With a research grant, Geddes asked tutors who he had trained in metacognitive tutoring to record the issues they believed were causing students to struggle in their learning. 40 tutors working with about 80 students in tutorials that lasted an hour logged 522 reports, using this template to record the learning problem:
Please identify the problem(s) which led the student to seek tutoring. (You can choose more than one option.)
Doesn't grist the material in class
Experiencing difficulty seeing the relationship between what is covered in class and what is reflected on tests
Doesn't know to use the textbook or doesn't use the textbook
Doesn't know how to take notes
Attempts to memorize material only
Student is overwhelmed by the volume of information they are required to learn
Doesn't grasp what the professor is talking about in class.
Which lead to these results overall:
|Results from Leonard Geddes research on learning problems his tutors recorded encountering. Click on image to see more fully.|
Now, there's a lot I don't know about this research --how tutors determine which problem is at play, for example. So I hope later posts by Geddes get at what the distinction is from "Doesn't grasp the material in the class" to "Doesn't grasp what the professor is talking about during class." The first post reports that the categories were chosen from years of tutoring reports and documents, but hearing a bit more about the process for deriving the categories, especially where there seems some overlap -- is poor note-taking a cause of not grasping material? or does not being able to grasp make it hard to take good notes?
Note added 8/1/2014: Geddes second post is in fact getting at some of the questions above. I especially appreciate the views into actual tutoring sessions.
Geddes defines what metacognitive tutoring, writing:
Whereas traditional tutoring focuses on a particularly challenging subject area, and supplemental instruction addresses specific challenging courses, metacognitive tutoring focuses on students’ interaction with content, in general, across domains and academic tasks. We like to call it listening with a “third ear.” Metacognitive tutors address the immediate cognitive problems their students are experiencing while also remaining open to underlying metacognitive conditions that may be contributing to students’ academic problems.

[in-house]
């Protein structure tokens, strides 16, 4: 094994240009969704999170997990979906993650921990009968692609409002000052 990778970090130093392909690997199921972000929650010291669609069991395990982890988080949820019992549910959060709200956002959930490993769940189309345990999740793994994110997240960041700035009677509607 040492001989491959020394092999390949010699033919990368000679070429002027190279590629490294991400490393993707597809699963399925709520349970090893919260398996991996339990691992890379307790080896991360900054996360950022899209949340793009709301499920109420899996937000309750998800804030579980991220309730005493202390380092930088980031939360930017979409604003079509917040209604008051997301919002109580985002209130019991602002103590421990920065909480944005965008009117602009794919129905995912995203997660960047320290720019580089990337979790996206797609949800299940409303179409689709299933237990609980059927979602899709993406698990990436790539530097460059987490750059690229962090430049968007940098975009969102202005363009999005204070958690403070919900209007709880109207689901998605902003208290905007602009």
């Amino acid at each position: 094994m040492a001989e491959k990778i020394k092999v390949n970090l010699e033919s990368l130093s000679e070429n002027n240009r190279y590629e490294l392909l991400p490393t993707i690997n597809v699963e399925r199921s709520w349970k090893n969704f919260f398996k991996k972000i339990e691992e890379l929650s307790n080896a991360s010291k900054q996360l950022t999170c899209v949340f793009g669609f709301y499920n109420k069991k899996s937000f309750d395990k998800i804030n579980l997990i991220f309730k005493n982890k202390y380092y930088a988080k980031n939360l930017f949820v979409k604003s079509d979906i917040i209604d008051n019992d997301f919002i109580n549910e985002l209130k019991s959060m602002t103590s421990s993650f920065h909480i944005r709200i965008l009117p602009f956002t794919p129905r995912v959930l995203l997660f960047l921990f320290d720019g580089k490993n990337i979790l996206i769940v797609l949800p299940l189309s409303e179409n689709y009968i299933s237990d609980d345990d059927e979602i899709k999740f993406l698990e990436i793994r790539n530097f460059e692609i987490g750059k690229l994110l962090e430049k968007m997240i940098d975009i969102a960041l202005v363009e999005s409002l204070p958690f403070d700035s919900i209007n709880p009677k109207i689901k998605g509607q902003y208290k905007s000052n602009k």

I hope too that there's insight into a tutoring session, perhaps with some record of the discussion to illustrate more fully what metacognitive tutoring is in practice.
But all those and other questions aside, I'm engaged by the results above and like the idea of attempting to map learning problems, to excavate them and address them with students. So tutoring isn't about studying content alone, but studying with each student their own learning process and skills.
My role with Macmillan Higher Education Publishing involves the study of teaching and learning, and I wonder, looking at this, why textbooks score relative low as an issue, yet grasping material in the class is higher. Isn't a textbook a means of delivering course material? If tutors report that students know how to use a textbook, but that they still aren't grasping course materials, is there something textbooks can do more effectively?
When I started at Macmillan, it was with a company called Bedford/St. Martin's*, whose co-founder, Chuck Christensen, said to me in my job interview, that we were not in the textbook business, but rather the pedagogical tools business. And so as textbooks evolve with digital technologies to become more obviously pedagogical tools, where learning analytics, engagement analytics, adaptive learning, personalized learning, and other possibilities emerge, will there be a way to make our course materials such that students can grasp them more fully?
Is it possible to learn from the kind of metacognitive research Geddes and others are doing to build into pedagogical tools metacognitive aides for students?
I think so. Formative assessment that measures not just learning, but also that correlates learning with engagement, with prompts and questions to help students see if they're studying wisely, using their time well, taking good notes, and so on. Creating tools that invite written reflection -- that prompt note-taking while reading, that prompt active study planning (not just delivering links to recommending content after an assessment), that offer a learning journal, or the ability to form study teams. That is, I think it would be a mistake to simply make things that push and pull students, that force them to a path. Instead, we can make things that give students a formative look at where they are, where they need to go to meet course goals, and then choices to follow, suggestions, that students have to choose among.
Without that action -- student agency and choice -- metacognition means so much less.
And, given how important coaching can be in learning, making it so that students can let tutors see into the system, so that tutors can advise them on choices.
* In December, Macmillan reorganized its educational companies. Bedford/St. Martin's went from being an independent business, with its own president, marketing department, production, promotions, and other publishing infrastructure to an imprint under Macmillan Higher Education.